Thanks Marcus.  Yes it is burr coffee grinder.  Haven't broke mine yet!

Thanks for the comments.

dabrownman's picture
dabrownman

your ingredient list and soaker for this bread.  The crust especially but the crumb too came out very nice for so much whole grains.  Glad to see you finally grinding away.  Your bread will be so much more tasty.  It is harder to get to the right hydration levels when using home ground grains with a soaker too. I'm thinking anything over 80% hydreation for this bread. 

My rule of thumb is, if the dough feels dry then it is and I add more liquid squeezing the dough through my fingers to get it incorporated no matter how long it takes.    In this case I'm pretty sure that coffee, one of your favorites,  would have been an excellent choice to up the hydro of this bread.

To try to take the soaker out of the hydration equation, I now have my apprentice, after draining the soaker in a strainer, rake a paper towel of two and rub it though the soaker to soak up any excess water that might be hanging out and this to helps tremendously and makes the soaker a known entity that can be accounted for properly in the hydration by calling it neutral.

I have to say that thick dark  crust has me drooling.  I want my slice thicker, toasted with some butter on it  or toasted thinner with some pate or a schmear of cream cheese bagel style.

Nice baking and very creative again Ian - another bread of yours I will give a try sooner rather than later.

isand66's picture
isand66

Thanks DA for your comments and feedback. I actually did drain the soaker which is why if I wasn't brain dead I would have upped the hydration. I did add some extra liquid but not enough for my liking. Overall still a tasty bread.

Working on the 36 hour baguettes and hopefully I will have some success baking them tomorrow. I don't make baguettes often so I'm hoping for the best. Had to resist tinkering with this one until I have some success.

Regards
Ian

dabrownman's picture
dabrownman

can chicken with 20 different kinds of bread to choose from tonight.   We love beer but love beer cab chicken even more - well not really but you know what I mean :-)  Now that I have figured out a way not to get schmaltz on on the roasted veg as the chicken cooks it is much better for us from a health point of view.

I was thinking hard cider and coffee was your ticket for this bread.  I would be tempted to put a little espresso powder and some cocoa.  Not so much you could taste but your Mocha Bread is pretty tough to beat.

 

isand66's picture
isand66

By the away I agree coffee instead of the cider would have worked very well.

Mebake's picture
Mebake

Nice bread, Ian.. very creative!

I encourage you to take the extra mile and invest in a grain mill. Flavorwise, and nutrition wise, it makes a world of difference.

Just a thought, why no try to tweak and perfect a recipe? this way you bake your favorite, and we get to try your improved recipe :)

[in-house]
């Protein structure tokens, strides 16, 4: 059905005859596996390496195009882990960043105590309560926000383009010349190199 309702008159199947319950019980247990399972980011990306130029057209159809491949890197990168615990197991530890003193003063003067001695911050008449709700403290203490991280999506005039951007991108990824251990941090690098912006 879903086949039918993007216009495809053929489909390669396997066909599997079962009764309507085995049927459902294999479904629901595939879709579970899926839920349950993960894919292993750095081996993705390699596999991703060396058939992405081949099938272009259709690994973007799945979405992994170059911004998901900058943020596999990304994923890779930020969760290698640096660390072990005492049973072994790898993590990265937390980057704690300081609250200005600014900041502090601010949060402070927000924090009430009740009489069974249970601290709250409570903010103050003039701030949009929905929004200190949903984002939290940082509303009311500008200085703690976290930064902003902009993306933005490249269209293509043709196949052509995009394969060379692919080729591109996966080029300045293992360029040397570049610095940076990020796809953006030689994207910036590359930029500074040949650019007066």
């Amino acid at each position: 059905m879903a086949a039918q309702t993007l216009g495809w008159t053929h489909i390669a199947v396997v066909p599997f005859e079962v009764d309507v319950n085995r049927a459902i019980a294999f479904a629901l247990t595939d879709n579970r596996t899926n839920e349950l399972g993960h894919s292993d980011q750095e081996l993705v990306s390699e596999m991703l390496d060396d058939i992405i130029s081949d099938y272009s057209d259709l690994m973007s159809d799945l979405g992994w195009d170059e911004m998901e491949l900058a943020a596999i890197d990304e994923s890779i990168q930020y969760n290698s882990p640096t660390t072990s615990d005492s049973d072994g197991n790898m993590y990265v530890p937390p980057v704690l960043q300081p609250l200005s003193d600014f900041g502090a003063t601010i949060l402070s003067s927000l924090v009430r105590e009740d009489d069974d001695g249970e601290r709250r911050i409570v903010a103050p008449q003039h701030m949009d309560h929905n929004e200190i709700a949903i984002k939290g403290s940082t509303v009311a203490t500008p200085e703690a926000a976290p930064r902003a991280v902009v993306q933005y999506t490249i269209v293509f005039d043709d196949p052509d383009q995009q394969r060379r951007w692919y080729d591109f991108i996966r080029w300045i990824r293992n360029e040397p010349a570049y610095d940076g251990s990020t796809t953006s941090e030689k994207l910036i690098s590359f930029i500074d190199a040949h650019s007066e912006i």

isand66's picture
isand66

Thanks Kahlid for the feedback.

I am planning in the near future to get a grain mill for sure.

As far as tweaking and perfecting a recipe...I'm trying!  I have the 36 hour baguettes from TXFarmer in the refrigerator to bake tonight.  This is my second attempt at the recipe with the first ending in disaster when transfering from my bakers couche to the bakers stone.

In any  regards, believe it or not once in a while I do make the same recipe twice :).  I know it's rare, as I keep reading about different recipes and techniques that gets my creative juices flowing so it is hard to keep making the same thing over and over.  Also, I have several great bread books that I have barely cracked the cover on like "Bread" and "Internations Breads" as well as several others.

Thanks again for the comments.

Regards,
Ian

dabrownman's picture
dabrownman

Is his name Mac, Jack or Mac Jack ?

isand66's picture
isand66

I think I'm starting to lose what's left of my sanity....wait until you see the latest concoction...I couldn't resist the bottle of Peppermint Kahlua in my basement that my wife bought a few months ago.....mixed in some nice combo of whole grains and freshly ground rye....

dabrownman's picture
dabrownman

that sanity is far from you if you put Peppermint  Kahlua in a bread, even one of yours,  and that a mental health specialist should be near your side but, also not on your ingredient list :-)  It's time to break out the Cranberry Schnapps that been hiding in the liquor cabinet for 20 years - just for the Holidays which are still months away!!!  I'm not putting mine in bread though :-)

isand66's picture
isand66

All you need are some cranberry sprouts....a shot for you and your apprentice and you're good to go!  :)

I put so many whole grains in this one I don't think I will even taste the Kahlua....I guess we shall see soon.

Bagguettes in oven now after some difficulty getting them off of the couche.  I need to work on a better system for next time.

I'm hoping the crumb looks something like TXFarmer....

isand66's picture
isand66

Looks like I should have drank a little less of the Peppermint Kahlua as it seems when I tried to transfer the bagguettes from the couche to my baking peel I flipped them on the wrong side and now they are bursting at the seams!  I am not happy :(....hopefully I will at least get a nice open crumb. 

isand66's picture
isand66

Actually his name is Mookie...after his namesake on my other blog www.mookielovesbread.wordpress.com

It looks just like him :)